So far it only does a bit of 8-bit arithmetic, the 16-bit stuff probably needs throwing away and rewriting, and you have to build it with the bootstrap compiler and run it on a PC, but it will turn (some) programs into code and they run...
(Yes, this is why I've been asking questions about doing arithmetic on the 6502.)
It's woefully, woefully unfinished, but it'll turn this:
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sub print_char(char: uint8) @bytes 0xAD; # LDA abs @words &char; @bytes 0x4C; # JMP abs @words 0xFFE3; # OSASCII end sub; sub print(ptr: [int8]) var index: uint8 := 0; loop var c: int8 := ptr[index]; if c == 0 then return; end if; print_char(c); index := index + 1; end loop; end sub; print("Hello, world!\r");
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L0E00: lda $0E47 jmp LFFE3 rts L0E07: lda #$00 sta $0E48 L0E0C: ldy $0E48 -- values can't be retained in registers across labels lda ($00),y -- the pointer index is a uint8, so we get to use an indexed op here sta $0E49 -- write barrier before the conditional, could be improved cmp #$00 -- it can't remember flag state between instructions, so we check again bne L0E19 rts L0E19: lda $0E49 sta $0E47 jsr L0E00 ldx $0E48 -- haven't taught it how to increment values in memory yet inx stx $0E48 jmp L0E0C lda #$38 sta $00 -- it noticed that ptr is used as a pointer and put it in zero page lda #$0E sta $01 jsr L0E07 rts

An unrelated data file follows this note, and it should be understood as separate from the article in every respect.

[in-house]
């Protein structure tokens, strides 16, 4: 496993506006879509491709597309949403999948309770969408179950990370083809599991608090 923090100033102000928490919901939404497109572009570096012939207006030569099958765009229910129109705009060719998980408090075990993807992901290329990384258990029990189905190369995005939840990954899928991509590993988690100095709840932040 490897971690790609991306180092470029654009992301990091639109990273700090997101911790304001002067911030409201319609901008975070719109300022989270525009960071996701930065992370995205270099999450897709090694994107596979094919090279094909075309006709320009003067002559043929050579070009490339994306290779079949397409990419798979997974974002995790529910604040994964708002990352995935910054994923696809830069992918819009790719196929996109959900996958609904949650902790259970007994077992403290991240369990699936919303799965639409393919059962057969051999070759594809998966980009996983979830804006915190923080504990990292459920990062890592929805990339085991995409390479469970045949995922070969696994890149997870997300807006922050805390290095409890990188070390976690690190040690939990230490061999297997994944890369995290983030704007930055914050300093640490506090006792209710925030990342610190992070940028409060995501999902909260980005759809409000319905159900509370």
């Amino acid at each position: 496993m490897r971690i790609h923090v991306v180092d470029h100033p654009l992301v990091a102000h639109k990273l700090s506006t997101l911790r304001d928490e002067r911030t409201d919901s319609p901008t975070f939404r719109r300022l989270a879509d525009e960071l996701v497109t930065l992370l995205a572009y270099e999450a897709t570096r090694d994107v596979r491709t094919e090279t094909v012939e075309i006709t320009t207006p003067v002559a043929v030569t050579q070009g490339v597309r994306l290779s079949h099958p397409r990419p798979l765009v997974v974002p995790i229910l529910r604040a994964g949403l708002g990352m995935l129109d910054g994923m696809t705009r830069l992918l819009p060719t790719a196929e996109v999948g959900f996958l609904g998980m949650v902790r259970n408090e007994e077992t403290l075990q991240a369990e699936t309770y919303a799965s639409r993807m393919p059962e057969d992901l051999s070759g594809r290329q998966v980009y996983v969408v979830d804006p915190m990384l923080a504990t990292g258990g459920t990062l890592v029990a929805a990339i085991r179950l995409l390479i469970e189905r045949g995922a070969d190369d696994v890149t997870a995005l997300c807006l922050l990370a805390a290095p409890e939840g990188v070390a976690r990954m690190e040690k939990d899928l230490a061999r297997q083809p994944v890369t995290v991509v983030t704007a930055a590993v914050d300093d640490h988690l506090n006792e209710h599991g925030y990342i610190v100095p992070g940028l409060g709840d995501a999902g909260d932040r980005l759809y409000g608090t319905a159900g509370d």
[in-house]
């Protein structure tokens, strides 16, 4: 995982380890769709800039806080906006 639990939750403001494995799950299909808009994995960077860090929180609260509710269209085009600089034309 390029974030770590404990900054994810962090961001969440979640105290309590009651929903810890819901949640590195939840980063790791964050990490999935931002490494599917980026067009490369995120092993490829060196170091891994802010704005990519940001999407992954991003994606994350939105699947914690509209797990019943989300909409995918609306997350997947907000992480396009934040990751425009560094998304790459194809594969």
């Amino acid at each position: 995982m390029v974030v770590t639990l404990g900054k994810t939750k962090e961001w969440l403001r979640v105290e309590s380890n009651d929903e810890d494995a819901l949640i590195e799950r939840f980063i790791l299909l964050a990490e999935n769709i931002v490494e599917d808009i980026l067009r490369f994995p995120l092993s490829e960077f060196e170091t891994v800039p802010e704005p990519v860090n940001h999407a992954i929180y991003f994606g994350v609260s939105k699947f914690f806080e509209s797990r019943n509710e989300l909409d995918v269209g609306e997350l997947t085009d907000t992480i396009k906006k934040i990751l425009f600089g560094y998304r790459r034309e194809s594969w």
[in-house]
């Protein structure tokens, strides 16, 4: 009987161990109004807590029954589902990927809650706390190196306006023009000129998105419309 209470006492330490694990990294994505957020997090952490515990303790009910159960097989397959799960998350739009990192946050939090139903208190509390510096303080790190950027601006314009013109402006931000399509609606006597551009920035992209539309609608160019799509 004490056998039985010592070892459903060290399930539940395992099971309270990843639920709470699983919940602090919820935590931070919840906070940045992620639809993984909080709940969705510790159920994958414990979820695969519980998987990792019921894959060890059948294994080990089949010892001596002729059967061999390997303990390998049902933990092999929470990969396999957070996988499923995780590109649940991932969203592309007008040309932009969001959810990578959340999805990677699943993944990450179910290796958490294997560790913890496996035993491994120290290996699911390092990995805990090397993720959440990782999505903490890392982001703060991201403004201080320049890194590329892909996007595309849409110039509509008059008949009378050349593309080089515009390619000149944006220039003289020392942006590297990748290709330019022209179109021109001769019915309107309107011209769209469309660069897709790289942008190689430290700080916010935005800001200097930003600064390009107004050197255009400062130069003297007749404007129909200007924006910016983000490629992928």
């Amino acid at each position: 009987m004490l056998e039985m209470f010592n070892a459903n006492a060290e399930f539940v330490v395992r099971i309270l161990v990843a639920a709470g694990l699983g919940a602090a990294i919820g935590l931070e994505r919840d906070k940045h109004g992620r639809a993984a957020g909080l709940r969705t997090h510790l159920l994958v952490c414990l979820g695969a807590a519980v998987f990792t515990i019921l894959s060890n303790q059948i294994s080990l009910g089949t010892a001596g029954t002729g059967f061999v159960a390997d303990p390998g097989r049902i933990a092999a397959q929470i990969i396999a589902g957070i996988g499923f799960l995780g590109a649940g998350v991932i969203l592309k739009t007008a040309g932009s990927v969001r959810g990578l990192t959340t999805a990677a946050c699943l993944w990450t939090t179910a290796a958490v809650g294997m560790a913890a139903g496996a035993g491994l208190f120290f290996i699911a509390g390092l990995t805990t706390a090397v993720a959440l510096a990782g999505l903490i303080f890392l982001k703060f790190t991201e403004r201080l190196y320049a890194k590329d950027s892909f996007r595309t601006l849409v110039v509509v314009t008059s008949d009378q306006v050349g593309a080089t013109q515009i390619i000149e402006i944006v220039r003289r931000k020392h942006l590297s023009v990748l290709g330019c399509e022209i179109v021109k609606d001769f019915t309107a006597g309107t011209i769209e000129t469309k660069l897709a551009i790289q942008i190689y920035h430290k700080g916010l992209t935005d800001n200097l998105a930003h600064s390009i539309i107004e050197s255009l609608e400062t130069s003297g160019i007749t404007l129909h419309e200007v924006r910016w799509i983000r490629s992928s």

The compiler itself is a seven-stage behemoth. The stages are:
- tokeniser --- takes text and produces a token stream and a string table
- parser --- takes the token stream and produces a stack-based front-end bytecode stream
- typechecker --- enforces the Cowgol type rules on the FE bytecode and emits a memory-based backend bytecode stream
- classifier --- scans the call graph and assigns variables to locations in memory
- codegen --- turns BE bytecode stream into actual 6502 opcodes
- placer --- calculates the size of subroutines, resolves labels, and places them in memory
- emitter --- throws the result into an output file
Eventually I want to get it self-hosting, but I don't know yet how big the binaries are going to be. Building the parser with itself, it looks like it needs 20kB of in-memory storage, plus the binary. That's quite a lot on a machine the size of a BBC Micro. The bytecode stream, of course, doesn't use up memory.
It should be portable to other architectures. Right now it assumes little-endian, unaligned, 16-bit address space. If I ever make this work for the 6502, I'll try the Z80 next.